Violence, victors and victims: how to look at the art of the British empire

William Dalrymple in The Guardian:

12b77e6e-46b3-4cb8-912b-6d98d2410ac1-1020x612One wet autumn night in 1951, the travel writer Peter Fleming – the elder and, at that point, more famous brother of Ian – was leaving the theatre when he heard a woman ask her companion to dinner to meet “a friend back from Rangoon”.

This fleeting snatch of conversation prompted Fleming to write a celebrated essay about how isolated and provincial postwar, post-imperial Britain had suddenly become. Twenty years earlier, he realised, half his friends and contemporaries would have been working in such cities across the British empire. Now, he wrote, “a man who has just come back from Rangoon is a rare and potentially interesting phenomenon. The contraction of our empire on one hand, and our incomes on the other, have reduced very considerably our knowledge – as a nation – of the world.” Gone were the days when “remote, romantic place names became domesticated in English households, and grandmothers headed for Asia in the Autumn … [Now] our horizons have shrunk … The British at the moment are more out of touch with the rest of the world than they have been for several generations.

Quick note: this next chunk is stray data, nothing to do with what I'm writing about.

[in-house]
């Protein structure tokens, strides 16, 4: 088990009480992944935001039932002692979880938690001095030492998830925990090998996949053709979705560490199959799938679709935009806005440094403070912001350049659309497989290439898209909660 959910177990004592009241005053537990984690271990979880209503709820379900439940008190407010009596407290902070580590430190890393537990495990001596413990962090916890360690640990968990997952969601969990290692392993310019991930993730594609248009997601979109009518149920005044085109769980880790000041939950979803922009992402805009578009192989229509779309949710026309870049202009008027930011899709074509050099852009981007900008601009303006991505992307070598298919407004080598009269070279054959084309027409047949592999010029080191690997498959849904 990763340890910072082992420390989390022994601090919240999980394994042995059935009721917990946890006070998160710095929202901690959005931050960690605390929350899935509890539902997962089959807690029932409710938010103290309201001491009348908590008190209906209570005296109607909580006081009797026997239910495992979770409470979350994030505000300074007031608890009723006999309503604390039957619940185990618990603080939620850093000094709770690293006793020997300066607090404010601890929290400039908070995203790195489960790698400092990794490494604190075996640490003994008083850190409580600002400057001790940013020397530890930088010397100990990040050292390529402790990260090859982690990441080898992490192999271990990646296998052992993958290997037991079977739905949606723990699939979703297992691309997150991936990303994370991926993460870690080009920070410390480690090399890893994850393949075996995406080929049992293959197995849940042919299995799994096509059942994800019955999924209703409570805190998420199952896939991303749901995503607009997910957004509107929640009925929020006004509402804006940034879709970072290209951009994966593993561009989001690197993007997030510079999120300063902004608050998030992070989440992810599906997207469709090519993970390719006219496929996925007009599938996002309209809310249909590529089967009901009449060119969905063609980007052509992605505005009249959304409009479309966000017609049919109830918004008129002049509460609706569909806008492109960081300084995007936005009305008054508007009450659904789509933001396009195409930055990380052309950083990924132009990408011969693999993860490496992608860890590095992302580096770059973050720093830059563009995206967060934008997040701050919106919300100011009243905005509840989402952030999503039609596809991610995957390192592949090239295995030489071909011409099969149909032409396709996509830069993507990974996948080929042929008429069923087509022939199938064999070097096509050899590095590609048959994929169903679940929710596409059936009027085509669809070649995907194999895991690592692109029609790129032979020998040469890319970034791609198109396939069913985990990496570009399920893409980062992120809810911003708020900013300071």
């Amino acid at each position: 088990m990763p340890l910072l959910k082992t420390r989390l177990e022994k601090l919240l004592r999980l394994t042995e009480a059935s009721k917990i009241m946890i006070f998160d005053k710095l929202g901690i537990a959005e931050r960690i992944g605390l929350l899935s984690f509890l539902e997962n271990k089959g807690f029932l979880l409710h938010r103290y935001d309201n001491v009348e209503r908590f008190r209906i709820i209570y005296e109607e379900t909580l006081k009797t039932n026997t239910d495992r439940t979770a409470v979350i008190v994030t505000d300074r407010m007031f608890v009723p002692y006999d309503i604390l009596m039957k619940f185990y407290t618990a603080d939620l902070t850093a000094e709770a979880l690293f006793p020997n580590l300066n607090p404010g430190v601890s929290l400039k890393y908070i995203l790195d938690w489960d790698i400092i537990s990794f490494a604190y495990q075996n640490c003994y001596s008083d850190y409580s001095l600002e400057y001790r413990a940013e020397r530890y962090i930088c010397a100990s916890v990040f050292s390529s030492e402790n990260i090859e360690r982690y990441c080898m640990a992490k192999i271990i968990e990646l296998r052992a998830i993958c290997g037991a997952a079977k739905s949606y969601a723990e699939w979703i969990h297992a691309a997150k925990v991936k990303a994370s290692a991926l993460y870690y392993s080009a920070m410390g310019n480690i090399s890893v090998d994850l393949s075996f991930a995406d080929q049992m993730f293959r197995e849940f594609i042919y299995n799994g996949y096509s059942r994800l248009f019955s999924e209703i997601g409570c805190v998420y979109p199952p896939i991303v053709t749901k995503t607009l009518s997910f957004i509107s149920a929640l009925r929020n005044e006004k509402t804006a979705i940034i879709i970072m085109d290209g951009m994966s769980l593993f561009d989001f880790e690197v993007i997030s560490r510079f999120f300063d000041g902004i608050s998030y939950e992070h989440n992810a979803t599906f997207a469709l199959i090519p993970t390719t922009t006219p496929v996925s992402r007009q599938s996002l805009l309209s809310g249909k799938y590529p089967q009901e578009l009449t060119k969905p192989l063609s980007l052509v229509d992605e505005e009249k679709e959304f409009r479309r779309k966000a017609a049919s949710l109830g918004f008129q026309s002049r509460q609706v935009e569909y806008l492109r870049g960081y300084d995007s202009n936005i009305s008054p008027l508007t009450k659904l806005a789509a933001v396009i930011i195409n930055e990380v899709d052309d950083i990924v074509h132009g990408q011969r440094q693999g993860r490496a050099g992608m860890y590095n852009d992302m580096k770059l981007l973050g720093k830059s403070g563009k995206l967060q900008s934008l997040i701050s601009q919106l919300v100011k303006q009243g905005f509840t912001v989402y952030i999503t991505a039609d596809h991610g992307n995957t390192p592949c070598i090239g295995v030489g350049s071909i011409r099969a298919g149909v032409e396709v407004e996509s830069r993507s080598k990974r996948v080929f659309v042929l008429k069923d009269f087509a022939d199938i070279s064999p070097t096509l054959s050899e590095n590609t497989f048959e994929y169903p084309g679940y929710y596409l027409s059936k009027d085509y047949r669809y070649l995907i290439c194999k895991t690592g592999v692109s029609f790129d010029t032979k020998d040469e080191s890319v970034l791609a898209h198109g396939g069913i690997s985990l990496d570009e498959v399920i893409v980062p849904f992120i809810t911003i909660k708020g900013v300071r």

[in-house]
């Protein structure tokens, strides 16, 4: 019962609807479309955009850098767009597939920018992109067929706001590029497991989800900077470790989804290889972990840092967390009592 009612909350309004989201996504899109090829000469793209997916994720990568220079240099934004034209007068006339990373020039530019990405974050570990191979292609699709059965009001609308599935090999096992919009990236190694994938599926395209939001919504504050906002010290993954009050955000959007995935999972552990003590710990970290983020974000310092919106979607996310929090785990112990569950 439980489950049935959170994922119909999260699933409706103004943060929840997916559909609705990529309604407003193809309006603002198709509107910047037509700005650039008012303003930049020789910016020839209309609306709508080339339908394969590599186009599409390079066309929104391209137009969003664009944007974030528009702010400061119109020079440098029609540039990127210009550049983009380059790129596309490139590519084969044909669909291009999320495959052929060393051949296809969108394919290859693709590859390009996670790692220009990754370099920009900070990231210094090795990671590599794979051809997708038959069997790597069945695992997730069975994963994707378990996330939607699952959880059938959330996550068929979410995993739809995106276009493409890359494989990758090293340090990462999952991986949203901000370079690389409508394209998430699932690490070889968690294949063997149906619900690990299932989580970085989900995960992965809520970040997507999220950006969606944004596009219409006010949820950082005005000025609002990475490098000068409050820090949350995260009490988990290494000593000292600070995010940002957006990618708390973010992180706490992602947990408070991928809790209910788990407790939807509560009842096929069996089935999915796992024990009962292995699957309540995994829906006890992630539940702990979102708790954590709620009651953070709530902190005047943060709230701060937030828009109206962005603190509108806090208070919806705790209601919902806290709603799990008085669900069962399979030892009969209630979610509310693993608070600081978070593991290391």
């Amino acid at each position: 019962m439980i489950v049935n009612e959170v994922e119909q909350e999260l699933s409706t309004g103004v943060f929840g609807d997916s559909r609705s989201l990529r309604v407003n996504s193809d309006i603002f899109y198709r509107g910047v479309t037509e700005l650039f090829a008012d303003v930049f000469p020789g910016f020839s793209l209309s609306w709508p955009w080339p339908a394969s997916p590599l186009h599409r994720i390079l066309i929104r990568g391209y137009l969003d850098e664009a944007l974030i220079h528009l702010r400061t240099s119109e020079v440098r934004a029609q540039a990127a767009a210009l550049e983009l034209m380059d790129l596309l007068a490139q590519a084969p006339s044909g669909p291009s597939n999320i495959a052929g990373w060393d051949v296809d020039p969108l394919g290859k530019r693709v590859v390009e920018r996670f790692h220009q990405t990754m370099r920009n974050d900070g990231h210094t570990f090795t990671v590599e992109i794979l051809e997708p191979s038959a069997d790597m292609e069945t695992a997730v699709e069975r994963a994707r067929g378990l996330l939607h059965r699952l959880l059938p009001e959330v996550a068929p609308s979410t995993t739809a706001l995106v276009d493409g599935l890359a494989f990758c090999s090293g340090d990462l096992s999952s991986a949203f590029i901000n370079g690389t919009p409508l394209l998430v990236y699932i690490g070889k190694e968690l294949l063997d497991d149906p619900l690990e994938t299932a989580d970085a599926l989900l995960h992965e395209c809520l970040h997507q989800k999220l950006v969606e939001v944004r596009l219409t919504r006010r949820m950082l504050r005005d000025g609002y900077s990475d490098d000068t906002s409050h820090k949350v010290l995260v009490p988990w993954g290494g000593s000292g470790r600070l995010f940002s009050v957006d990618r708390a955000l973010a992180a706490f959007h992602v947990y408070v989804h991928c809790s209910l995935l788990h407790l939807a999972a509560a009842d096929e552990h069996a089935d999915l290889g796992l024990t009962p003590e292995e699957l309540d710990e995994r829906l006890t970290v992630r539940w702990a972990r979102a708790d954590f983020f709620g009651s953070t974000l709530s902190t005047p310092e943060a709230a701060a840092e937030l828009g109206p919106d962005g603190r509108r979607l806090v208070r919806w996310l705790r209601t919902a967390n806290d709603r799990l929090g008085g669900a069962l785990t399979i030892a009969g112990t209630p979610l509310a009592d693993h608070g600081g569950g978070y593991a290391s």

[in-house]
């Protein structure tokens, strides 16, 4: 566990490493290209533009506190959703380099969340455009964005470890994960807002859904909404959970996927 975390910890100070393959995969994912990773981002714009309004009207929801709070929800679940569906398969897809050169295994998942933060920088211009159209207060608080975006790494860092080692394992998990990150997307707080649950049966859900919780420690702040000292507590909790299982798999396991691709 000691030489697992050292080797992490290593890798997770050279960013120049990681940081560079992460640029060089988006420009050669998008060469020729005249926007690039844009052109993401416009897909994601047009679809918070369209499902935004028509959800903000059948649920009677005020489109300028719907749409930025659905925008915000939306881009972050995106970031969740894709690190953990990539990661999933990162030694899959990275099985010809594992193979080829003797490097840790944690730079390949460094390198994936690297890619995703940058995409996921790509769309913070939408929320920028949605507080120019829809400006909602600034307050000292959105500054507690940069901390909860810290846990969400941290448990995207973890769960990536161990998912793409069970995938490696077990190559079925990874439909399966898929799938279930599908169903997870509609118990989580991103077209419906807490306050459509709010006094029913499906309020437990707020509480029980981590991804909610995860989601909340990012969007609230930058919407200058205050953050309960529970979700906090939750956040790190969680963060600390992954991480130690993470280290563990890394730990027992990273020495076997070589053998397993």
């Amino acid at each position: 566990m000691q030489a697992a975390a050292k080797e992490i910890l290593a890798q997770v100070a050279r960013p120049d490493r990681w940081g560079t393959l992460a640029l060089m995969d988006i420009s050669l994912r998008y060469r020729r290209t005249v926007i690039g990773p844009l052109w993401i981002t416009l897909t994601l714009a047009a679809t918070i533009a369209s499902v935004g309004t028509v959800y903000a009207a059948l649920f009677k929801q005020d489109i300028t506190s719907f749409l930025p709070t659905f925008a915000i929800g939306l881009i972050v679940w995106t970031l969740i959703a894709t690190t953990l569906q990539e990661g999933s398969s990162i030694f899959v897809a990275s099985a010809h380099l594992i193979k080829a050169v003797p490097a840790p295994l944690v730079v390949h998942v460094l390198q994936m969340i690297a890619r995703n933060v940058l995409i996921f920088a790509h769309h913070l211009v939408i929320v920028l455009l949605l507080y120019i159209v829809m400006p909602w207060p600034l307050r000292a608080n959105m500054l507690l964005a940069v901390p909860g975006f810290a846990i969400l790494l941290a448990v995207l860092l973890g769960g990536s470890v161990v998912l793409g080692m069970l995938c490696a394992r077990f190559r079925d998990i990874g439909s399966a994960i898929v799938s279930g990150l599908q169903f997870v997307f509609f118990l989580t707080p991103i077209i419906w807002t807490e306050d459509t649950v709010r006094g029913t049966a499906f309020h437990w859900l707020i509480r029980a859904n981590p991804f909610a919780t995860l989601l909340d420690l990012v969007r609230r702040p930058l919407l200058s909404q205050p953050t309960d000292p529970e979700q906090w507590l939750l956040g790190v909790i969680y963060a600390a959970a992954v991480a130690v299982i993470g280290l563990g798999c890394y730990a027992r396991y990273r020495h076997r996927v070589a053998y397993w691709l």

This introversion, and the growing confusion and embarrassment it began to generate about the recent colonial past, had a dramatic effect on the arts in postwar Britain, and particularly on attitudes towards the country’s substantial holdings of imperial art. Throughout the 1950s and 60s, images of empire came to be regarded with something between a deep ambivalence and a profound distaste: paintings with Indian, African or Caribbean imperial themes seemed at best fuddy-duddy and passe, at worst mawkishly jingoistic.

More here.